Jasmine Devadason was originally from the Church of South India and currently works as a learning and development officer for the North West & Mann Region of the Methodist Church. Jasmine served as a tutor of Hebrew Bible/CWM mission partners at the Southern Theological Education and Training Scheme (STETS), Sarum College, Salisbury, before moving to Manchester. Jasmine worked for the Diocese of Manchester as a world mission officer and has been ordained by the diocese of Manchester and served as a curate in Christ Church and St. Christopher, West Didsbury. She has completed a PhD at the University of Manchester on examining the Book of Job from a Dalit woman’s perspective. Her academic interest focus on the Hebrew Bible, Dalit Feminist Liberation hermeneutics and the post-colonial hermeneutics.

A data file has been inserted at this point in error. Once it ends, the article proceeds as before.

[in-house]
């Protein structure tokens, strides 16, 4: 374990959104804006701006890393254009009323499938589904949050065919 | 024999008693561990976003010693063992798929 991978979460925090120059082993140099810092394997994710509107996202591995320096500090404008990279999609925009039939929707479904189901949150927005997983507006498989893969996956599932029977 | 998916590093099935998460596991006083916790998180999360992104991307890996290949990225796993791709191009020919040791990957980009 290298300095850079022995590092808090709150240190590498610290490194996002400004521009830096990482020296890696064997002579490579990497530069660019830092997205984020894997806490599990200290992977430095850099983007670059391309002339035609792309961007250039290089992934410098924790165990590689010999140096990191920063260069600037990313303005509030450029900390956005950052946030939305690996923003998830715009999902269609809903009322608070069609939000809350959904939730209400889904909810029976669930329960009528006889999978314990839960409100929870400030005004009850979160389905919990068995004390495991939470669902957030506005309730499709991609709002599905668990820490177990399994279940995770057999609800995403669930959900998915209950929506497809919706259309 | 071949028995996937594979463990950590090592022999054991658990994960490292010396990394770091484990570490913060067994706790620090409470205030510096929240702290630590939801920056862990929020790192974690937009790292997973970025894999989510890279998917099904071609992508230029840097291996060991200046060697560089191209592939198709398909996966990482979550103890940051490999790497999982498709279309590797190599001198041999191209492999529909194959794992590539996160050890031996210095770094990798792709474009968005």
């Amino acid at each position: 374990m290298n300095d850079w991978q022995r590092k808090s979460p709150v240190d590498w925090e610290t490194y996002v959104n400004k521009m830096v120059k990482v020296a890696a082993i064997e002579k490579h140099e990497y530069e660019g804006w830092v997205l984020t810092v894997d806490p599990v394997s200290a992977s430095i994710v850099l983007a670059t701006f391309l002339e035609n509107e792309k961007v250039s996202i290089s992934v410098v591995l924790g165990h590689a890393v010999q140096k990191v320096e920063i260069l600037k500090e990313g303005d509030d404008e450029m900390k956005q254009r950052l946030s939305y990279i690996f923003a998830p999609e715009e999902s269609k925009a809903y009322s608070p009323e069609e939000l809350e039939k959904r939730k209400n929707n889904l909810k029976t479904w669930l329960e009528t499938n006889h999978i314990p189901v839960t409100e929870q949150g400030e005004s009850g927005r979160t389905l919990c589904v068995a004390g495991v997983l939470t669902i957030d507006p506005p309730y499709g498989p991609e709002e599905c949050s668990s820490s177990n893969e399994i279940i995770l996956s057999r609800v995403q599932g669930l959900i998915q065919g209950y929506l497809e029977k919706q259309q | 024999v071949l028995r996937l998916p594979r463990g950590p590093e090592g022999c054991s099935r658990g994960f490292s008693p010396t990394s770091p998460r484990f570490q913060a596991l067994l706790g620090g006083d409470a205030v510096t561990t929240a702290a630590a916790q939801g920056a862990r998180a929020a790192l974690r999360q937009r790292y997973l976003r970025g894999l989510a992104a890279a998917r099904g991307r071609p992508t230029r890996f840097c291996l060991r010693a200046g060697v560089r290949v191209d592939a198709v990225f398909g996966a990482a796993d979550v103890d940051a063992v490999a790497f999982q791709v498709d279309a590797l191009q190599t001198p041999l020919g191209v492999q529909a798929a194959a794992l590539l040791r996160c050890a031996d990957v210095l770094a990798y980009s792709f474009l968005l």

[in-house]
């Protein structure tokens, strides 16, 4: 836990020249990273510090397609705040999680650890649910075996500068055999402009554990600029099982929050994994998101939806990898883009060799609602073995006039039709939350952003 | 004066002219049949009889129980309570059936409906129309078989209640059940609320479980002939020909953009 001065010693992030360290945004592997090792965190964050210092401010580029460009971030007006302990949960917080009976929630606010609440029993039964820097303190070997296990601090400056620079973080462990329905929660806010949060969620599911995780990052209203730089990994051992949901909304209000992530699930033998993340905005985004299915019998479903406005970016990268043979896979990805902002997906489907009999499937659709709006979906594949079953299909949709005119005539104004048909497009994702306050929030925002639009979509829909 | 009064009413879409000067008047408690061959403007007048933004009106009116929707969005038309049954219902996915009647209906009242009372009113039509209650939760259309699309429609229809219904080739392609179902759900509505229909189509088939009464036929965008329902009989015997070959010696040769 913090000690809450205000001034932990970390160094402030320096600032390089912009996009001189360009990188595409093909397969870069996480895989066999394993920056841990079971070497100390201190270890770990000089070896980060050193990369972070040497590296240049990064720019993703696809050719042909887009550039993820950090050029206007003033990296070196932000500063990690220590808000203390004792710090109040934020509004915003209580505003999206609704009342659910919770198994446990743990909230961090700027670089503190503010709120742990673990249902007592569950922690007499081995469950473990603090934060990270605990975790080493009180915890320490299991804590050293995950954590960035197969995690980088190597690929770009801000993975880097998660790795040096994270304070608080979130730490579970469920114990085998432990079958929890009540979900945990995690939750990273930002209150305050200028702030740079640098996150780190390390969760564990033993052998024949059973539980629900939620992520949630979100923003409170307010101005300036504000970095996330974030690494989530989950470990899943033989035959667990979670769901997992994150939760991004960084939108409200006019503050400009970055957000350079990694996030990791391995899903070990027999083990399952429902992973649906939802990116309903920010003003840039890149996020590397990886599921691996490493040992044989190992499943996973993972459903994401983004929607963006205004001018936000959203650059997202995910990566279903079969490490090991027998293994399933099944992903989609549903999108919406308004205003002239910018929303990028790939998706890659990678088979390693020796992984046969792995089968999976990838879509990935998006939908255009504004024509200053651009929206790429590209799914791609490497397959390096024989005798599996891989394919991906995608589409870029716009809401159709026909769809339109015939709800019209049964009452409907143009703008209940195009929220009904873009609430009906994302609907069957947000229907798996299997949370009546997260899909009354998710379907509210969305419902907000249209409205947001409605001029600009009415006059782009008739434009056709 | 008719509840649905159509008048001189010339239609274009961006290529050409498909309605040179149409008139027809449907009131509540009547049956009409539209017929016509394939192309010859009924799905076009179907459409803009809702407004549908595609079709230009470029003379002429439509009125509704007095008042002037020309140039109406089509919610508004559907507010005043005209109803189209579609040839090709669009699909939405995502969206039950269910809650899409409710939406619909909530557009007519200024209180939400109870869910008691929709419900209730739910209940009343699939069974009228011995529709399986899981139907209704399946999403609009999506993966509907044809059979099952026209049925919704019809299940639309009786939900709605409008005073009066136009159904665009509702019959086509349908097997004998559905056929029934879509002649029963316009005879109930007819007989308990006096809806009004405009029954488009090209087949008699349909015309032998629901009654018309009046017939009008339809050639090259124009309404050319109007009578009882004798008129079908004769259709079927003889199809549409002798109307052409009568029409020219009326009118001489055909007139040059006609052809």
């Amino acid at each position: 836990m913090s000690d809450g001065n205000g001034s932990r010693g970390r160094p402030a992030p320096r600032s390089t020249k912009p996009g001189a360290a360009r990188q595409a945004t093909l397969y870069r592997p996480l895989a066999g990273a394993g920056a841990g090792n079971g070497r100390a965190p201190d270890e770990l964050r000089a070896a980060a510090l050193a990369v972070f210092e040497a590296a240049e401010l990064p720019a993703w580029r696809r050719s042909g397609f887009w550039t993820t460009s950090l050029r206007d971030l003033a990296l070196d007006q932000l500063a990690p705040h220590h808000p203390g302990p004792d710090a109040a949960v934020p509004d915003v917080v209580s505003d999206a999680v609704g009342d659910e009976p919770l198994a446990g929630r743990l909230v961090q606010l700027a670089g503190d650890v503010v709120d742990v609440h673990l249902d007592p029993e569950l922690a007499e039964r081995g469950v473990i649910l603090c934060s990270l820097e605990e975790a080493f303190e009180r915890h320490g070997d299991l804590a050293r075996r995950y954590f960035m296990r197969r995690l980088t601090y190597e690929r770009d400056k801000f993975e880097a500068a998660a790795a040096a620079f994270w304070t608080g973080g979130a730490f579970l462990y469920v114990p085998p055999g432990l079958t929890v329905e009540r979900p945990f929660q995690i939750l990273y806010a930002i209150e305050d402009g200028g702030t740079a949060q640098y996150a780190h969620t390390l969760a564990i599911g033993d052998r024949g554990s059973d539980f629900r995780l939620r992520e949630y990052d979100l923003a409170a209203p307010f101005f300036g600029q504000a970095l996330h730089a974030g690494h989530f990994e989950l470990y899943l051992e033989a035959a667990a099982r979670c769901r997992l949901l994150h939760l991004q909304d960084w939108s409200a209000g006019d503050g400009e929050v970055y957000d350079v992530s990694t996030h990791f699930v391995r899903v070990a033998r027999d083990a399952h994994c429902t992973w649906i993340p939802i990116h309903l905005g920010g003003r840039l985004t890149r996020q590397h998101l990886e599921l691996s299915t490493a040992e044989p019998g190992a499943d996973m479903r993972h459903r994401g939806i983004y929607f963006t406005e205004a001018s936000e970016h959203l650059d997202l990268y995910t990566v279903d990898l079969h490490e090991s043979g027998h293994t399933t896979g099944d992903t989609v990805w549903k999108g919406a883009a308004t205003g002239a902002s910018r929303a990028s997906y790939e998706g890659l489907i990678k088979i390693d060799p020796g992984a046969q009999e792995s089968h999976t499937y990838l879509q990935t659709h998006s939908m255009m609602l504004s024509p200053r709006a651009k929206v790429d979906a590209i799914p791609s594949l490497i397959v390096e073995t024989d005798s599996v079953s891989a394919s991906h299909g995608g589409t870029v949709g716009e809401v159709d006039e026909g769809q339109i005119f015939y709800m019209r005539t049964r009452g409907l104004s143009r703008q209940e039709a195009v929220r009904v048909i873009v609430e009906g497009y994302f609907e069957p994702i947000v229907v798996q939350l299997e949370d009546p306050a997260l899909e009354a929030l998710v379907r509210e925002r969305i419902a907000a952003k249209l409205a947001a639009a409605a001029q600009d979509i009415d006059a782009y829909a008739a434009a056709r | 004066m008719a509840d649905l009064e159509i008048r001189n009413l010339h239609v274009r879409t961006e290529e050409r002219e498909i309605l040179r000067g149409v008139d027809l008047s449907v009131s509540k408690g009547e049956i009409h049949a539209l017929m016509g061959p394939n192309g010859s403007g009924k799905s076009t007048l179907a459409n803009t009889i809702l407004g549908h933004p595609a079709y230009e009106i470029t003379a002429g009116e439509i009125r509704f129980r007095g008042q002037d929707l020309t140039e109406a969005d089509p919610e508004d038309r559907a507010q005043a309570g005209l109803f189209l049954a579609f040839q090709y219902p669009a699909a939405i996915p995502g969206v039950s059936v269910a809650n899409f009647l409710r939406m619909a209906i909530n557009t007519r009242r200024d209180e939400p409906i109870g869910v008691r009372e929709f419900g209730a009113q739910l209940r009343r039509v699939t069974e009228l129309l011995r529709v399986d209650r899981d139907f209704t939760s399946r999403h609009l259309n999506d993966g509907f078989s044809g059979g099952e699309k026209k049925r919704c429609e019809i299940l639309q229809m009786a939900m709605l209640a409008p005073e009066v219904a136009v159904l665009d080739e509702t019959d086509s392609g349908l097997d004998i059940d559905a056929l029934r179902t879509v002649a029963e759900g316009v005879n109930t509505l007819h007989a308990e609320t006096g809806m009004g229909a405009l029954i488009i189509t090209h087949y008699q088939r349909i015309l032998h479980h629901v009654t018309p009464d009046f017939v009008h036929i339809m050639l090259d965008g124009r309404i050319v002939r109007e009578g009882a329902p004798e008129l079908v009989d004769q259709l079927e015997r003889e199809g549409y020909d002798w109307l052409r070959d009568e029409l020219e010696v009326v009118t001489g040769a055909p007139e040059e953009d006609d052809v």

She incorporates contemporary and contextual issues in her teaching, writing and preaching, and is interested in the liberation of the oppressed. She supports and is involved in local, national and global organisations and institutions that work with grassroots groups.
“Quest for Life: A postcolonial Dalit Feminist Reading of Qoheleth”
Although many studies have conducted postcolonial and feminist readings of the Bible, Qoheleth has not received much attention from this approach. In-depth reading of this book provides an insight into the context of oppression and marginalisation. Hence, this paper intends to read Qoheleth from a postcolonial Dalit feminist perspective, to bring out liberative hermeneutical insights relevant for today.